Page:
19/05/2020 - 15:59

Support for carbon capture rethink

19/05/2020 - 15:59

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Moves by the federal government to broaden the remit of two climate change agencies have been cautiously welcomed by business leaders, with new rules to promote investment into carbon capture and storage following a review of the government’s emissions reduction fund.

Support for carbon capture rethink
Chevron's Gorgon project has one of Australia's largest carbon capture operations.

Moves by the federal government to broaden the remit of two climate change agencies have been cautiously welcomed by business leaders, with new rules to promote investment into carbon capture and storage following a review of the government’s emissions reduction fund.

Energy Minister Angus Taylor said the government hoped to reduce emissions in manufacturing, agriculture, transport and manufacturing.

Mr Taylor said the three key recommendations of the review, led by former Origin Energy boss Grant King, were to encourage more participation in the government’s Emissions Reduction Fund, increase voluntary reductions, and unlock new technologies.

The Clean Energy Finance Corporation and the Australian Renewable Energy Agency will be given a broader, technology neutral remit for investing in emissions reduction.

EY APAC climate change and sustainability leader Matt Bell said changing the investment mandate was a welcome decision that would address emissions reduction opportunities across the economy.

“We support a move toward a decarbonised economy, and believe that post-COVID-19 we should be focused on rebuilding Australia in a way that creates jobs and economic prosperity over the long term,” he said.

“Addressing climate risk will do just that.

“In essence, allowing companies to monetise (carbon credits) the benefit of reducing emissions below their safeguard baseline creates a baseline and credit scheme, essentially a price on carbon.

“However, without reducing baselines over time (aligned to Paris commitments, for example) we’ll essentially be generating (carbon credit units) but not generating a demand for them.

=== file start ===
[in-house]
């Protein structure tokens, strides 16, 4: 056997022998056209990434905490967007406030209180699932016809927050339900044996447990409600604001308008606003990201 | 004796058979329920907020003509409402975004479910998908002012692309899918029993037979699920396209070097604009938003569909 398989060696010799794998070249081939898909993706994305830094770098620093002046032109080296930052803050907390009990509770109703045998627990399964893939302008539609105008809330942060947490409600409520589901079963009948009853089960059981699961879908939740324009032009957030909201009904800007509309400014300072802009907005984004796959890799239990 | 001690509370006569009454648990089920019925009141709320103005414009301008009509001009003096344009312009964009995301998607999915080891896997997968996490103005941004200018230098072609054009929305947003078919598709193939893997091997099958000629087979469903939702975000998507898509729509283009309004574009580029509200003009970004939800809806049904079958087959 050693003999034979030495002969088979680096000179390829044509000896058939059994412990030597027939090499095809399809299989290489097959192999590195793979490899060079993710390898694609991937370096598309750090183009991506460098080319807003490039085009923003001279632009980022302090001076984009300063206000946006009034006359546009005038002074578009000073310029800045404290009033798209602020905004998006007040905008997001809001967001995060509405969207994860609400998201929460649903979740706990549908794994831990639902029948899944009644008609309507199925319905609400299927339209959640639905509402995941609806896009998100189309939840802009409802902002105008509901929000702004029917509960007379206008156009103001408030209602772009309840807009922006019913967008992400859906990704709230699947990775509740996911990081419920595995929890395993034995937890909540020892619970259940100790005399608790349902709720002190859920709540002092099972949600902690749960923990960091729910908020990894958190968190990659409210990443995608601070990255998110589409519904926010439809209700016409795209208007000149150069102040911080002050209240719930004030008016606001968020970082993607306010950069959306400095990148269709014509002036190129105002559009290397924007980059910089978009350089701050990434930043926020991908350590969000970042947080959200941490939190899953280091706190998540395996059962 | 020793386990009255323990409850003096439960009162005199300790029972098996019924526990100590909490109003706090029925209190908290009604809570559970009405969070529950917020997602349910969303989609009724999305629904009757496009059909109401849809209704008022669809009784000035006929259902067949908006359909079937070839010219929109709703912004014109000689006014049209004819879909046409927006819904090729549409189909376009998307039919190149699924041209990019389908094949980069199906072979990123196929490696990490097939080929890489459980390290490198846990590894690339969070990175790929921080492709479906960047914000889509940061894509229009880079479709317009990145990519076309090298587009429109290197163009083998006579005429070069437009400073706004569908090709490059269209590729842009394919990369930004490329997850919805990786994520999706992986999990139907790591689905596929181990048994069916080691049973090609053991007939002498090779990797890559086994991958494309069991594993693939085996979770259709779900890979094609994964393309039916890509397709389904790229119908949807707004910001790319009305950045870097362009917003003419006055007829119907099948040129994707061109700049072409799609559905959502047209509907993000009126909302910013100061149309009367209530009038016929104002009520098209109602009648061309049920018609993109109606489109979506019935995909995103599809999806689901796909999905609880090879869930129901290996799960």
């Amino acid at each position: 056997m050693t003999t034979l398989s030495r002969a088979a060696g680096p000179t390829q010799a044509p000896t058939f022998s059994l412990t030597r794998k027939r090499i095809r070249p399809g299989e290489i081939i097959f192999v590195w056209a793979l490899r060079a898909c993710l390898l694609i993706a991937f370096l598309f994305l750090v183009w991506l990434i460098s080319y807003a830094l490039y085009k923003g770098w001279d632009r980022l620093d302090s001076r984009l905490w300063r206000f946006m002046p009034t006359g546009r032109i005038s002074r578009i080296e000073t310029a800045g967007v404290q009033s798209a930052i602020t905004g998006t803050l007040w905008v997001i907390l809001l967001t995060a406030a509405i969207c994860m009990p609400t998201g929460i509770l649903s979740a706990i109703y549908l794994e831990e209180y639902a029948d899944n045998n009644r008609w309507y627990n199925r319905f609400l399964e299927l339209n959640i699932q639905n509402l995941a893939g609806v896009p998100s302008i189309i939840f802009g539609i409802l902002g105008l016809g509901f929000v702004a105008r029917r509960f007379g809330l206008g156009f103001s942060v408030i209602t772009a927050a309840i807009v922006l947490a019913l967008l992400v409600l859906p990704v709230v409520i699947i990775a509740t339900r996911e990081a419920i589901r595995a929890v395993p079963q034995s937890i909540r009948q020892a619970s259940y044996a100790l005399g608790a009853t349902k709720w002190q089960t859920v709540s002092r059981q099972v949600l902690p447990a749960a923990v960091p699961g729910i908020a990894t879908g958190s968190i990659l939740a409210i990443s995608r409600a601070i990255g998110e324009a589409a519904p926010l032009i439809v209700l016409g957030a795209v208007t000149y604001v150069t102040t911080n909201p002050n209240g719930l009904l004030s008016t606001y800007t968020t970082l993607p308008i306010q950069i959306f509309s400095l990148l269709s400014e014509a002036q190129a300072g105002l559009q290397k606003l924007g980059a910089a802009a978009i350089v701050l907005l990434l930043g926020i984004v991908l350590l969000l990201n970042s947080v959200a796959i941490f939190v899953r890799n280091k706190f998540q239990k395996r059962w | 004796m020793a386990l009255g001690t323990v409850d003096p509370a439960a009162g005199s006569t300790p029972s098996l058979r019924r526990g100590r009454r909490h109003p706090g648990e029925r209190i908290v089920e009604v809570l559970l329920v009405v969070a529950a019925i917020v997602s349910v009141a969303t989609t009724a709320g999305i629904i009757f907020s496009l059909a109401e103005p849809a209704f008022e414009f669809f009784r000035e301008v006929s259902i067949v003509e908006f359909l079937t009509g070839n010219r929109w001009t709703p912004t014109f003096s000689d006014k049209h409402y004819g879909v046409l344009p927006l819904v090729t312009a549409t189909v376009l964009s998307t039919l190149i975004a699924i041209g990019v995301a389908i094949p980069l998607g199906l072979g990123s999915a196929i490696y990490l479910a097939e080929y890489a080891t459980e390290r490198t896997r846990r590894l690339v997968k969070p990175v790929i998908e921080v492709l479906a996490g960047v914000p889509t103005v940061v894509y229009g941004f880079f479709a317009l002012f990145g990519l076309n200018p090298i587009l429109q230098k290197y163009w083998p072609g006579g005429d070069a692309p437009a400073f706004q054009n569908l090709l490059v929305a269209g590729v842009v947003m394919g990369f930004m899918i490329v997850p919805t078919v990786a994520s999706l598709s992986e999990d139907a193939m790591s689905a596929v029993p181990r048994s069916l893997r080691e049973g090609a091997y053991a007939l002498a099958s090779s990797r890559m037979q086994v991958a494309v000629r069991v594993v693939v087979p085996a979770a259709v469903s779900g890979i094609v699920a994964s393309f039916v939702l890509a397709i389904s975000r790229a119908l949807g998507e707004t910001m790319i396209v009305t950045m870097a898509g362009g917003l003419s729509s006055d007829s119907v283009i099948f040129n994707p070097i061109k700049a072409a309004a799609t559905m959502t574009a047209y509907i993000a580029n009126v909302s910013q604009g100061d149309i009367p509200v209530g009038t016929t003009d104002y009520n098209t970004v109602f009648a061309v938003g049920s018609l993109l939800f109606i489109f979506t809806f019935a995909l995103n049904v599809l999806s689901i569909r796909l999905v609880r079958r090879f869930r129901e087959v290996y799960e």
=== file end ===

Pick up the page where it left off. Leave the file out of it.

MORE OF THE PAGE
“This wouldn’t incentivise the reduction in emissions much, and may devalue the current carbon market somewhat.

“In terms of carbon capture and storage, a tonne of emissions removed is a tonne of emissions, regardless of whether that’s from forestry or carbon capture and storage.

“Expanding the methods to allow CCS to generate carbon units may help with the economics of this technology, though ultimately the market will decide if that’s enough of a financial incentive to invest in new CCS activities.”

Minerals Council of Australia chief executive officer Tania Constable said the review and the government’s response would fast-track development and deployment of low cost abatement technologies including carbon capture and storage and electric vehicles.

“In particular, CCUS is a safe, proven and reliable technology already in use in Australia and many sites around the world which has significant potential to reduce emissions when used for hydrogen production, electricity generation and industrial processes such as cement manufacturing,” Ms Constable said.

“Building on the existing climate policy framework, the review encourages companies to reduce emissions in ways that work for them while creating incentives for all sectors to contribute to meeting Australia’s international climate change obligations.

“The future facilitation of co-investment programs by the CEFC and ARENA to accelerate technologies with high potential in ‘hard to abate’ sectors – including fugitive emissions – based on a technology-neutral approach is a welcome development.”

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